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Why Soil Drainage Is Important
Effects of Poor Soil Drainage
How to Improve Soil Drainage
If you’ve given your houseplants everything they need to survive and you still can’t seem to keep them alive, there is one key thing you may be missing: proper soil drainage. Although water and soil are both essential when it comes to keeping your greenery healthy, failing to provide a way for the water to escape can lead to root rot and even death. Everything from the type of containers you use to the amendments you add to your soil can contribute to how successful your plant’s drainage system is.
Related: The Best—and Worst—Times to Water Indoor and Outdoor Plants, According to Gardening Experts
Why Plants Need Proper Soil Drainage
Proper drainage in potted plants contributes to their longevity. Now growers know that when plants breathe through their leaves, they inhale carbon dioxide and exhale oxygen. “What many people decide know is that the roots of a plant must be able to perform the same process,” says Josh Brown, owner of Predatory Plants. “Waterlogged soil without proper drainage effectively smothers the roots and prevents them from breathing.”
When the soil becomes waterlogged, the air spaces in the dirt become filled with water instead of oxygen. “These oxygen-filled spaces are needed for the roots to function and absorb water and nutrients from the soil,” says Melinda Myers, a gardening expert.
Effects of Poor Soil Drainage
Several things can go wrong when soil becomes waterlogged and a plant’s roots can’t take in oxygen. “Oftentimes in containers with poor drainage or no drainage, there can be a build up of water and salts—which are excess nutrients and minerals in the water or left over in fertilizer—that can cause stress on the plant,” Brown says.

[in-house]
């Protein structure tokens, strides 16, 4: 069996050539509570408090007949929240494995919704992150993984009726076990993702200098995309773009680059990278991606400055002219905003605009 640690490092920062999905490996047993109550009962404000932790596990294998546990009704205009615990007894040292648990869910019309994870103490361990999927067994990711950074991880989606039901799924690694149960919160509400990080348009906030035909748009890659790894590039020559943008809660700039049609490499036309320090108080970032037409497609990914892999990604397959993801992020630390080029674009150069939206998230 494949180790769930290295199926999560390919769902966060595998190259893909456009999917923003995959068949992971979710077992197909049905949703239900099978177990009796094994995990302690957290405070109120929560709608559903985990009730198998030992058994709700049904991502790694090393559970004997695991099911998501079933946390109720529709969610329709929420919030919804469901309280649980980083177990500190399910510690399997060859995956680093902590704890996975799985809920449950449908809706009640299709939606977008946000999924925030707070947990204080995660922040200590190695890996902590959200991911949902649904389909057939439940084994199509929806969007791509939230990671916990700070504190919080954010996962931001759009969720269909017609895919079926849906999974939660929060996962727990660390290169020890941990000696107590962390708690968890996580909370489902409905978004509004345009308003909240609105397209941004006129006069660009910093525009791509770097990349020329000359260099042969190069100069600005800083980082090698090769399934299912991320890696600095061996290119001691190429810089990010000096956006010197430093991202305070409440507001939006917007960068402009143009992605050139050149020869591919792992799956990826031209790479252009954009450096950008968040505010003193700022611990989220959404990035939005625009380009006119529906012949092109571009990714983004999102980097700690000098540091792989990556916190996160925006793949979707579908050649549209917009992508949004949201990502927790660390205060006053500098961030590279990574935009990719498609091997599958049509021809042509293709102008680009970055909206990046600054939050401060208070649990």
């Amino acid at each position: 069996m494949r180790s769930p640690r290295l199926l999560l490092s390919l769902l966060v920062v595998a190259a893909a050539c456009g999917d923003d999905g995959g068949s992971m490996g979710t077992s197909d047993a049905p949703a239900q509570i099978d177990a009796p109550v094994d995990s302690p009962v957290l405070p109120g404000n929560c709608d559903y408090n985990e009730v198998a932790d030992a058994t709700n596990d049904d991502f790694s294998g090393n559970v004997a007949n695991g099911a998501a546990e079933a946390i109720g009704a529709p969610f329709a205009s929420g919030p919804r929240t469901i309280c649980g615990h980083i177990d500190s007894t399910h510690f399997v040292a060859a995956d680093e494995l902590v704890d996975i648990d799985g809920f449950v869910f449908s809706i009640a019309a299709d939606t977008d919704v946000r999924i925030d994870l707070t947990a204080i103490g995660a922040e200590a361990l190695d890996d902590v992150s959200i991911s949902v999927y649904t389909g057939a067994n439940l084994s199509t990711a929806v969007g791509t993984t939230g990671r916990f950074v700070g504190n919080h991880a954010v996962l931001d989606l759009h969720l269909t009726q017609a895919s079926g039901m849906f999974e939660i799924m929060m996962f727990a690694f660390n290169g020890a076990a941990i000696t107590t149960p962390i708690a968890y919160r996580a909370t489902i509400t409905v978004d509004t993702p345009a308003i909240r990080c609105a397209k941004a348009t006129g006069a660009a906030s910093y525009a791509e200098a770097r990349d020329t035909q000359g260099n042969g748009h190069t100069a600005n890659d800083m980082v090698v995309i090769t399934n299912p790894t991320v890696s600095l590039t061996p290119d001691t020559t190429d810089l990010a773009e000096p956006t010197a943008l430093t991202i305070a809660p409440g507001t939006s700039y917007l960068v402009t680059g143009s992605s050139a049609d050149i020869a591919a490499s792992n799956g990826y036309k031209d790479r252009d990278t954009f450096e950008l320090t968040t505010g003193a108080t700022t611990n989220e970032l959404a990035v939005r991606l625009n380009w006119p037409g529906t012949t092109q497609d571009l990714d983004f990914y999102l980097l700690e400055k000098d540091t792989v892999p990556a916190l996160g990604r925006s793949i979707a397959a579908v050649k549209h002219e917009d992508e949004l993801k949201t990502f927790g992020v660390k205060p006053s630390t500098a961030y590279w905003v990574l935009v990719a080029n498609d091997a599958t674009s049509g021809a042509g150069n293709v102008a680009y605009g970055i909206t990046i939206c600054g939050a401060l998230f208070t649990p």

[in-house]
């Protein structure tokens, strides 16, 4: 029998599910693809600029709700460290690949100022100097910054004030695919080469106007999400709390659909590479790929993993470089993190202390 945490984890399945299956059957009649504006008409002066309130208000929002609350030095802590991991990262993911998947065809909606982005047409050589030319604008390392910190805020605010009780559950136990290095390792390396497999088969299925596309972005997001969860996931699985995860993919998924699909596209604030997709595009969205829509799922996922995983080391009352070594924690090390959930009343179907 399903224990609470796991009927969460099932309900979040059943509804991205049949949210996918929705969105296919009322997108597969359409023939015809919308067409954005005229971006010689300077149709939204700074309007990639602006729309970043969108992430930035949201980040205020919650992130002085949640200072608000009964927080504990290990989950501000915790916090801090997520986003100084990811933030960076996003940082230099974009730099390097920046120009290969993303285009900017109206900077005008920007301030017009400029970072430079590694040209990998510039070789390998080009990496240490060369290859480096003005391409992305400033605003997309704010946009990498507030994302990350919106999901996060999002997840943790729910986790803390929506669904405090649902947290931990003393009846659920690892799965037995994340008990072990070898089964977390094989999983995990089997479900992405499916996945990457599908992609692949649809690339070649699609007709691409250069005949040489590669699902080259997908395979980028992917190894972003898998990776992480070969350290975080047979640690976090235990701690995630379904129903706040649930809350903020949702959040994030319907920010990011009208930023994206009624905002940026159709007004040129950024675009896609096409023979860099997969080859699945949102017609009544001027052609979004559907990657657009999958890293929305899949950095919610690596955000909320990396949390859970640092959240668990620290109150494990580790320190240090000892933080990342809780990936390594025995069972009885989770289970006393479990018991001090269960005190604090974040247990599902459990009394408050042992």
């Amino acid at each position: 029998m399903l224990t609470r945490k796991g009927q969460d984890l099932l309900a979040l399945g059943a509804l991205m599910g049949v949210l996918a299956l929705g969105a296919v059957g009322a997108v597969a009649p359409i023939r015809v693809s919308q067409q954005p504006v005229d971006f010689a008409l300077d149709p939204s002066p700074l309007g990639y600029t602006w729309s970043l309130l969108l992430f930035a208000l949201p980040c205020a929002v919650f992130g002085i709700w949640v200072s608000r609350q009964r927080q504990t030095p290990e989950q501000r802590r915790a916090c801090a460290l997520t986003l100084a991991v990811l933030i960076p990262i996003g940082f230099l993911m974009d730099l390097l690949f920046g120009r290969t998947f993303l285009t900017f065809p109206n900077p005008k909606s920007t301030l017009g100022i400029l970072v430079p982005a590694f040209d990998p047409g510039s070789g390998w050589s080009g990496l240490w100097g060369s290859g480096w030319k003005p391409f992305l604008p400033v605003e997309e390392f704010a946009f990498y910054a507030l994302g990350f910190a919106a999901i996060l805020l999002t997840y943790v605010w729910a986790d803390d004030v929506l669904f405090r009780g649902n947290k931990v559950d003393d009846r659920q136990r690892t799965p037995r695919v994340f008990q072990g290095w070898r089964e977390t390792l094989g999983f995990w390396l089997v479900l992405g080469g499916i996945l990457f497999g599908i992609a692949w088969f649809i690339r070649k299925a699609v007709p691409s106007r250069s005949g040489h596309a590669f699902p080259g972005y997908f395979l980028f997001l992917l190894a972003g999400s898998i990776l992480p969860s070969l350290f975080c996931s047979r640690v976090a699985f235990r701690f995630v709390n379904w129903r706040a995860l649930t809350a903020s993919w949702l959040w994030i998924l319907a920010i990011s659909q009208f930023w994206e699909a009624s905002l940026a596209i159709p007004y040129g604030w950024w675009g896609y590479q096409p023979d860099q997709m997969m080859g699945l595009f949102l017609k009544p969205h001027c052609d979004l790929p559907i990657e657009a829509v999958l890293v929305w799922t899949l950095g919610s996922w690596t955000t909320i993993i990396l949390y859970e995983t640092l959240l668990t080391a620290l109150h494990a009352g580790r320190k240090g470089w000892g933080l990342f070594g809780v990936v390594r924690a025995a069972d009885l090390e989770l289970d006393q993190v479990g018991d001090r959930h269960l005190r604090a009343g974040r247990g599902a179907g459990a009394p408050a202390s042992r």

This can cause root rot (one of the most common side effects of improper drainage), which most commonly results in yellow or brown leaves. Additionally, when the soil gets too wet, it becomes susceptible to fungus and can attract harmful insects.
How to Improve Soil Drainage in Potted Plants
If you’ve noticed signs of root rot in your houseplants and believe it’s due to improper soil drainage, there are a few simple ways to remedy the common issue.
Use Pots With a Drainage Hole
When you water your plants, some excess water should come out of the bottom of your container. If that’s not happening, it’s likely your vessel doesn’t have a drainage hole. “Most clay, terra-cotta, or stone materials are usually prepared with a drainage hole when baked for curing,” says Adrienne R. Roethling, the director of curation and mission delivery at Paul J. Ciener Botanical Garden. She adds that plastic pots sometimes come with a stamped hole that has to be knocked out using a screwdriver or a hammer.
For pots without drainage holes, Roethling recommends drilling a hole in the bottom using a proper drill bit or looking for an alternate vessel altogether.
Add Amendments to Your Soil
Adding a chunky bark or a more porous material to your potting mix will help keep the roots from sitting in water. When looking for amendments to add to your soil, Brown recommends using shredded bark, peat moss, perlite, or long-fiber sphagnum moss.
Shredded bark: A mix of shredded tree fibers that have been ground down, shredded bark ranges in size from chunky to fine. It is commonly used to grow potted plants.
Peat moss: A soil amendment harvested from peat bogs, peat moss retains water and helps provide moisture to roots between waterings. “One thing to note is that peat moss becomes hydrophobic when it gets too dry, so be careful to make sure the media containing peat stays moist,” Brown says.
Perlite: A white, unstructured volcanic rock, Roethling says perlite is a better option for drainage because of its irregular shape. Additionally, perlite is porous, which is good for air flow and helps water move through and out of the soil.
Long-fiber sphagnum moss: Like peat moss, Brown says sphagnum moss is often used for water retention in soil. Its looser texture prevents soil compaction and is great for growing tropical plants.
Repot Your Plants
Another way to prevent your plants from getting waterlogged is by repotting them annually. Start by emptying all of the contents out of the container, then loosen the roots and use a ground fork to release the soil, as well. “Place the plant back in the pot and tease the loosened soil around the roots,” says Roethling. “Use your fingers. Do not compact the soils with your palms or fists.”